3. Take notes on the people I meet and follow up quickly with a hand written note. Use the notes so I can make a personal connection in my follow up correspondence.
  4. Have a “what can I do for this person” attitude instead of “how can I do legal work for this person”. Helping others is a great way to build a network.
  5. If it is an industry organization that you want to become more involved in, find a non-threatening way to volunteer for tasks at the meeting. This can provide opportunities to find out about special invitation events, get to know leaders, etc. . .

These are just some quick comments. The book is packed with great insight.

What can you learn from Eric’s ideas and actually use at the next event you attend?

Practicing law has changed dramatically since I started now long ago. We made far less money, ($12,000 when I started), but we never worried about making partner and the law firms demanded less of us. If we worked hard, it was more a choice we made not a demand from our law firm.

Years ago I read an Am Law Daily article: To Dream the Impossible Dream: Making Partner Increasingly Out of Reach.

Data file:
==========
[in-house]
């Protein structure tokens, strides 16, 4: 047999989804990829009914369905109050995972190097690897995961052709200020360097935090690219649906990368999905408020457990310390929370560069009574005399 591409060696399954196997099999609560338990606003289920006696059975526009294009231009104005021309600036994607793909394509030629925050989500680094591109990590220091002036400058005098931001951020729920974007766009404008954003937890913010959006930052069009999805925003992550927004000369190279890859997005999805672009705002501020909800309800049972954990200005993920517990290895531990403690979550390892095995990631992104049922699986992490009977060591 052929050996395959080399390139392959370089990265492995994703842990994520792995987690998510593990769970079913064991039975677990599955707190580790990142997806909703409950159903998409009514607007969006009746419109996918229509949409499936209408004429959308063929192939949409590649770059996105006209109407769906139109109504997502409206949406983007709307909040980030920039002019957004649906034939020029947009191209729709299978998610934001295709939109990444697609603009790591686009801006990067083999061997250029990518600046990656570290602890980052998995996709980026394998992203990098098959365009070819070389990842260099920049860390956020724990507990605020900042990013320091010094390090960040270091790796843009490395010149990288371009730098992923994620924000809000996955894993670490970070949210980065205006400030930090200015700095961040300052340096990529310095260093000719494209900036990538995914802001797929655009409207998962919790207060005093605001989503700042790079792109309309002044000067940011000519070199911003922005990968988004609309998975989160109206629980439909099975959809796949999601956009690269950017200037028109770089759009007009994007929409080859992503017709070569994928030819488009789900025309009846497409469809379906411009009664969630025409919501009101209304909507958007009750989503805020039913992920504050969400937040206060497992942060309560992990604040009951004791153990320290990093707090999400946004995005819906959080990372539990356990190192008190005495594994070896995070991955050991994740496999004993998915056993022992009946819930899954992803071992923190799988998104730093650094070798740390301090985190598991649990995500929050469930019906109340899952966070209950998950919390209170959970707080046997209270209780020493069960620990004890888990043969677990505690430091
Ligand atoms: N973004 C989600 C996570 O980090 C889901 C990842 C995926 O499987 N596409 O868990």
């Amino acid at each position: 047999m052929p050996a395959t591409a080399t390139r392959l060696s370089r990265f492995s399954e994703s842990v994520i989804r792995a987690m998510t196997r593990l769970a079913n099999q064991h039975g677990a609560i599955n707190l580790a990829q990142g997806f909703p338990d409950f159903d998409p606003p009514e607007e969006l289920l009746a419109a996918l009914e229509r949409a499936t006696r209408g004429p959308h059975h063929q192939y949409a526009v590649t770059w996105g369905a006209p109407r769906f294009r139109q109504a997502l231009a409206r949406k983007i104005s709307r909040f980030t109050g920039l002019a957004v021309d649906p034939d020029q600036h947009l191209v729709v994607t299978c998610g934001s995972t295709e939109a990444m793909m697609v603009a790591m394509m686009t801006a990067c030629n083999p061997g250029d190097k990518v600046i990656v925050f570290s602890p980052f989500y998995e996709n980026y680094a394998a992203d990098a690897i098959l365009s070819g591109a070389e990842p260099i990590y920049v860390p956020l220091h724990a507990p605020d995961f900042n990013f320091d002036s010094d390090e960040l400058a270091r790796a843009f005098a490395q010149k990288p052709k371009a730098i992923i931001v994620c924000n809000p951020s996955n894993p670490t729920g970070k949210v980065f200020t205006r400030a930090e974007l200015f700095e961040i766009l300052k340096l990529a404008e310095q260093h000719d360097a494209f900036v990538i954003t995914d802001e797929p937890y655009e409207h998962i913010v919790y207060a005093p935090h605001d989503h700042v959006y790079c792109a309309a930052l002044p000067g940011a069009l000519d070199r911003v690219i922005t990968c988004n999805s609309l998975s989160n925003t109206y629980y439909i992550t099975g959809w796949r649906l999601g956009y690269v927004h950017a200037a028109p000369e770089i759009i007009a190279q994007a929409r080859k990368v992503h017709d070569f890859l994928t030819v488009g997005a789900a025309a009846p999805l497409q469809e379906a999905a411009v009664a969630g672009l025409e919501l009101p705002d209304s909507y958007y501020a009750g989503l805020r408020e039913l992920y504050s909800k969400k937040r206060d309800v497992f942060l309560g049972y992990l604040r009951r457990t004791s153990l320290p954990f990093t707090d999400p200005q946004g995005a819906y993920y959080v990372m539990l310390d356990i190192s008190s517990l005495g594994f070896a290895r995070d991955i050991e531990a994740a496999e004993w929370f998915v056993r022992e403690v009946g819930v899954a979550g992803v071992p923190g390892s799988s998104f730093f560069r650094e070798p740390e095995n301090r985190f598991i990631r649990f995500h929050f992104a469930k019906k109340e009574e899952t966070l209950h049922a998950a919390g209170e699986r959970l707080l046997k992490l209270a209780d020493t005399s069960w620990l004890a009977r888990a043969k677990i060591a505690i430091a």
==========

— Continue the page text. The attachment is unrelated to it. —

More recently, I read a Bonnie Marcus interview of Elizabeth Anne “Betiayn” Tursi, Global Chair and Co-founder of the Women in Law Empowerment Forum (WILEF) in Forbes: Forget The Glass Ceiling. Female Attorneys Now Face A Concrete Wall.  Before the interview, reference was made to a Law360 report which included this statistic.

At the top of private firms, four-fifths of equity partners are men, ‘showing a continuing dearth of women at the highest firm level’.

Tursi identified two reasons for this:

I think that the partnership pie is less likely to be cut up than it was years ago. They don’t make as many partners in law firms anymore. And most firms have two tiers. They have non-equity and equity.

I am pleased to say that many of the law firms where I coached didn’t have a concrete wall for female lawyers. Many of those firms are among the Working Mother 60 Best Law Firms for Women. I coached women in the Best Law Firms for Women who are equity partners, top rainmakers and firm leaders.

What would the percentage of women equity partners be if those best firms for women were not considered?

What about the large law firms not on the list? I wondered what percentage of the male equity partners are over 50 in those firms. Then, I wondered what will happen to those law firms when those male equity partners finally retire?